As the nation processes the full impact of the breach of the U.S. Capitol building by protestors last week, the FBI is warning of potential armed protests in all 50 states over the next week. Many of the participants in last week’s rioting in Washington, D.C. have been identified from video and photos, often posted on social media by the rioters themselves. Some of the participants, including one man photographed wearing a company ID lanyard around his neck, have been fired or suspended from their jobs.
With more protests likely forthcoming, North Dakota employers are asking the question of whether they can lawfully fire employees choosing to participate in similar protests? For private employers, the answer in most cases is “yes.”
What are the laws on political beliefs and off-duty conduct?
Many employees believe that they cannot be disciplined or subject to termination for their political beliefs or conduct committed while off the employer’s clock. Are they right? The North Dakota Human Rights Act does provide protection for employees from discrimination based on off-duty participation in lawful activities. Specifically, N.D.C.C. § 14-02.4-03 provides that it is unlawful for an employer to discriminate against an applicant or employee based on the individual’s “participation in lawful activity off the employer’s premises during nonworking hours which is not in direct conflict with the essential business-related interests of the employer.”
The NDHRA “lawful activities” provision does not, however, protect individuals engaged in activity that is not “lawful.” Moreover, it provides no protection based on political beliefs to non-governmental employees. Thus, individuals who participate peacefully, in lawful demonstrations are likely protected from employment retaliation by the NDHRA. Individuals who participate in violent, unlawful conduct, on the other hand, such as trespassing, rioting, destroying property, or similar misdeeds are not protected by the NDHRA.
But, what about employees who are not arrested and whose conduct is not clearly “unlawful”? For example, consider the fellow with his employee ID on a lanyard around his neck who made national media . . . if he had been engaged in lawful activity, might the NDHRA have provided job protection? Similarly, what of employees who post vulgar, threatening, or inflammatory comments on social media? Are these individuals given job protection?
The answer is “maybe.” If conduct by employees is merely offensive or disagreeable, but not necessarily unlawful, employers must consider whether or not the conduct is “in direct conflict with the essential business-related interests of the employer.” The North Dakota Supreme Court has held that protecting the reputation of a business may be an “essential business-related interest,” justifying action against employees engaging in bad behavior off premises, during non-working hours.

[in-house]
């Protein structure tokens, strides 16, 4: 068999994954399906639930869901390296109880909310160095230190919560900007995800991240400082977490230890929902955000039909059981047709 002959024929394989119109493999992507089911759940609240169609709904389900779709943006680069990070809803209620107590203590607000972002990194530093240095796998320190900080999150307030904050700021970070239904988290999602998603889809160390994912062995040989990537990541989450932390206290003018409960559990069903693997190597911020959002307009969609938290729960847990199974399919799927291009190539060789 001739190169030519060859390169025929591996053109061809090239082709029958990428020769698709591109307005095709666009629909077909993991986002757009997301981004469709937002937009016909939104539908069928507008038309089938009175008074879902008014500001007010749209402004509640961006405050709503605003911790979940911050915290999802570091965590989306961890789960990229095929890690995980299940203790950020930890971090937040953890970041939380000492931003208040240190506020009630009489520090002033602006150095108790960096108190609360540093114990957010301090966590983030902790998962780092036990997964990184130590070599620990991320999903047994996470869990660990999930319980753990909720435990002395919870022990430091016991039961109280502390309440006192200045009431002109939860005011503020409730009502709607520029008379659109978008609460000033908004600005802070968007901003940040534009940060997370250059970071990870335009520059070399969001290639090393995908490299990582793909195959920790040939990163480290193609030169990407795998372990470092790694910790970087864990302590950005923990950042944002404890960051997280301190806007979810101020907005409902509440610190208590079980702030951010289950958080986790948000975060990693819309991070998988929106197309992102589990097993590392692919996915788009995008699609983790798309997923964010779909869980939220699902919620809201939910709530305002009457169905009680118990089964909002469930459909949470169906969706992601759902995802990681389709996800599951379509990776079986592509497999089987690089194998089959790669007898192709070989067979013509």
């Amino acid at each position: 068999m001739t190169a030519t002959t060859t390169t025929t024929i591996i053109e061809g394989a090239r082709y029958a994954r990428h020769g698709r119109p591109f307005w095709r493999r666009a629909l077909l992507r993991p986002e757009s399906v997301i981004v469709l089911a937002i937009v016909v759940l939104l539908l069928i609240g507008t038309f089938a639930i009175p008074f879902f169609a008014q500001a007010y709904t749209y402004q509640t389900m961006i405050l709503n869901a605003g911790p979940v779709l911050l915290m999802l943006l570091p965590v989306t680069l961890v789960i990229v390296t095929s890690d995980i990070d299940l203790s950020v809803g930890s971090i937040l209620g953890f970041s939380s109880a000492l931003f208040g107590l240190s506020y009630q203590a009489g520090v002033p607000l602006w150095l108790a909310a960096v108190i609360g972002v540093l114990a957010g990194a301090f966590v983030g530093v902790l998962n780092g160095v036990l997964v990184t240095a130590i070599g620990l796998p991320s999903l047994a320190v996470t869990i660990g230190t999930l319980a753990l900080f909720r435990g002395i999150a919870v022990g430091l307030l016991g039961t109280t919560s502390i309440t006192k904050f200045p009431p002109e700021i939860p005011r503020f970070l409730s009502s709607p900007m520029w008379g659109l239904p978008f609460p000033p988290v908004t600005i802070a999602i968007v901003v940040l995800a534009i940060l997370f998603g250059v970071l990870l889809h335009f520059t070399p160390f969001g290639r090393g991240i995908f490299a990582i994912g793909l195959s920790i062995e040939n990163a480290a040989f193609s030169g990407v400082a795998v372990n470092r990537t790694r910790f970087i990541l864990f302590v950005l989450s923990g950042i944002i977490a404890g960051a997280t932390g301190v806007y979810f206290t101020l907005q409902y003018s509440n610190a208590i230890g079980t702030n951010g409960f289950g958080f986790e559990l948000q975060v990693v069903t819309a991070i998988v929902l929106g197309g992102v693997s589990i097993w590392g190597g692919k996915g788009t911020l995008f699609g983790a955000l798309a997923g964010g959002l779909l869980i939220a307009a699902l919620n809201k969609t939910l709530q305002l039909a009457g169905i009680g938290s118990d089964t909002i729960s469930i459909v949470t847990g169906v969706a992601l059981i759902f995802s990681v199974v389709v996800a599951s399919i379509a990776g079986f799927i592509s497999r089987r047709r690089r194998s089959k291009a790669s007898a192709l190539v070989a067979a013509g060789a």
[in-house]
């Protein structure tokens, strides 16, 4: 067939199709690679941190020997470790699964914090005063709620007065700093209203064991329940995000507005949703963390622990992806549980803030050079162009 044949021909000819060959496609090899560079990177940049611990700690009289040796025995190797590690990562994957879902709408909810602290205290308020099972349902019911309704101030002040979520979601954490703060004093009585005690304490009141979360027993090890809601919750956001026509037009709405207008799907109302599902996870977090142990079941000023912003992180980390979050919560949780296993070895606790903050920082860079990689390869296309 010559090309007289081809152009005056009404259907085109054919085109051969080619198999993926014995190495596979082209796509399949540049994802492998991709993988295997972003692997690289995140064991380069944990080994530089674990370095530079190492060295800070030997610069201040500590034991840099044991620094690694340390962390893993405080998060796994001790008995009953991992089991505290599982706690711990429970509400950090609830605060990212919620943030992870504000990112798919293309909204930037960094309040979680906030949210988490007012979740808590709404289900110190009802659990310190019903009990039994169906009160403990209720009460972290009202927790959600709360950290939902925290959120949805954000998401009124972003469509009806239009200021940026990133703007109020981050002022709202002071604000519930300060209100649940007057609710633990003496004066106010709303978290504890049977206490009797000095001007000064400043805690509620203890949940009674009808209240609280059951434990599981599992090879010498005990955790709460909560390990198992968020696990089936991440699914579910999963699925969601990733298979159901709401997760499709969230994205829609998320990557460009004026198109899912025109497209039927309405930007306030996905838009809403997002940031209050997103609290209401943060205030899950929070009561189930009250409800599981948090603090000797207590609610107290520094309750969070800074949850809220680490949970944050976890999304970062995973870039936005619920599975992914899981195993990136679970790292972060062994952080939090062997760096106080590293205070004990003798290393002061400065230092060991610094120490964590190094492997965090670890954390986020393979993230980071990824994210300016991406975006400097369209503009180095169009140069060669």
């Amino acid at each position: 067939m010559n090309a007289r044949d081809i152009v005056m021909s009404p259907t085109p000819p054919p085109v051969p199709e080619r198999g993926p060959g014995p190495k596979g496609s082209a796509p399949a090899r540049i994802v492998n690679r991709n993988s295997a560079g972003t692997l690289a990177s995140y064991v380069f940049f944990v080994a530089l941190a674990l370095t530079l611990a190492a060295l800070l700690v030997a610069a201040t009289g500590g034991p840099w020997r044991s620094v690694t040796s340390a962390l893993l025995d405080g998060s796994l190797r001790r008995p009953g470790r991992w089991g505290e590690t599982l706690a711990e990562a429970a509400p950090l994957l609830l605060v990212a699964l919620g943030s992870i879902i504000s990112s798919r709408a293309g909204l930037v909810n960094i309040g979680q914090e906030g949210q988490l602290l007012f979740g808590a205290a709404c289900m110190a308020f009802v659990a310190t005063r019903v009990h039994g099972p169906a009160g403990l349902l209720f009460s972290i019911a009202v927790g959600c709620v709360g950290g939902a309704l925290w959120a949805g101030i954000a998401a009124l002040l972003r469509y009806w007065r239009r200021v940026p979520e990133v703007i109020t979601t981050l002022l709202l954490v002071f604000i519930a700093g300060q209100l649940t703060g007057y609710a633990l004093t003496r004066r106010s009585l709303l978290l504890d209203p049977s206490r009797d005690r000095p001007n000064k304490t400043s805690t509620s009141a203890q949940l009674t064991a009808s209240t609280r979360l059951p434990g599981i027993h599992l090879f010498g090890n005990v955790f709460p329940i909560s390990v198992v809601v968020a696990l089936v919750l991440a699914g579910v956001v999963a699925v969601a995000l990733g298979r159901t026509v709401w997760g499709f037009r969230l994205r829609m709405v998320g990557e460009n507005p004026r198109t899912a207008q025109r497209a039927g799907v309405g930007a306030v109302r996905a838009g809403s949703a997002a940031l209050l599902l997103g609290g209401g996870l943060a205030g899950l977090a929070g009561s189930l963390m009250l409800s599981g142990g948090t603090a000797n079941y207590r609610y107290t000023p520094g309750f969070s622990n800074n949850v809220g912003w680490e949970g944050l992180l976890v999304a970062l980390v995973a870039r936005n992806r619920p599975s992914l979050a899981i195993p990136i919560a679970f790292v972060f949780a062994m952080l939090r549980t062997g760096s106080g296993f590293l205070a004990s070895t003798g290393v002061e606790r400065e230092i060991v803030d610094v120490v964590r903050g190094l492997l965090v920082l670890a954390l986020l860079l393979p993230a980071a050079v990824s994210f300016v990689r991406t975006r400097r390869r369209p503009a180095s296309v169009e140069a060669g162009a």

Important questions that employers should ask if confronted with such situations is whether or not the employee is readily identifiable as an employee of the company? Is the employee displaying company ID or wearing clothing identifying him or her as a company employee? In the case of social media, does the employee link him or herself to employment with the company in a social media profile or otherwise? Moreover, how damaging to the company is the publicity, conduct, or social media post?
Determining exactly when conduct crosses the line to being “in direct conflict with the essential business-related interests of the employer” is a complex determination and should be approached with care, and likely a consult with legal counsel.
What about Freedom of Speech?
Many of the protestors in last week’s debacle – and their supporters — have cited their right to “Freedom of Speech” in protesting their summary termination by employers. But, do employees of private employers really have such rights? The short answer is “no.” The First Amendment to the Constitution of the United States provides constitutional protection to free speech, but only against the abridgement of free speech by the government. The First Amendment was meant to protect against governmental actions limiting free speech, not the action of private employers. Thus, for most private (non-government) employers, an employee’s right to free speech is simply not governed or protected by the First Amendment.
While the North Dakota Human Rights Act provides some protection for off-duty, off-premises conduct to North Dakota employees and applicants, that protection ends when conduct becomes unlawful. Even conduct that is not unlawful may be so detrimental to the business interests of an employer that it loses its character as protected. Moreover, the First Amendment provides no protection for the employees of private businesses based on their claim to free speech. In short, employees who violate the law or engage in severe acts of civil unrest can expect to be subjected to lawful discipline, even termination, by their employers.
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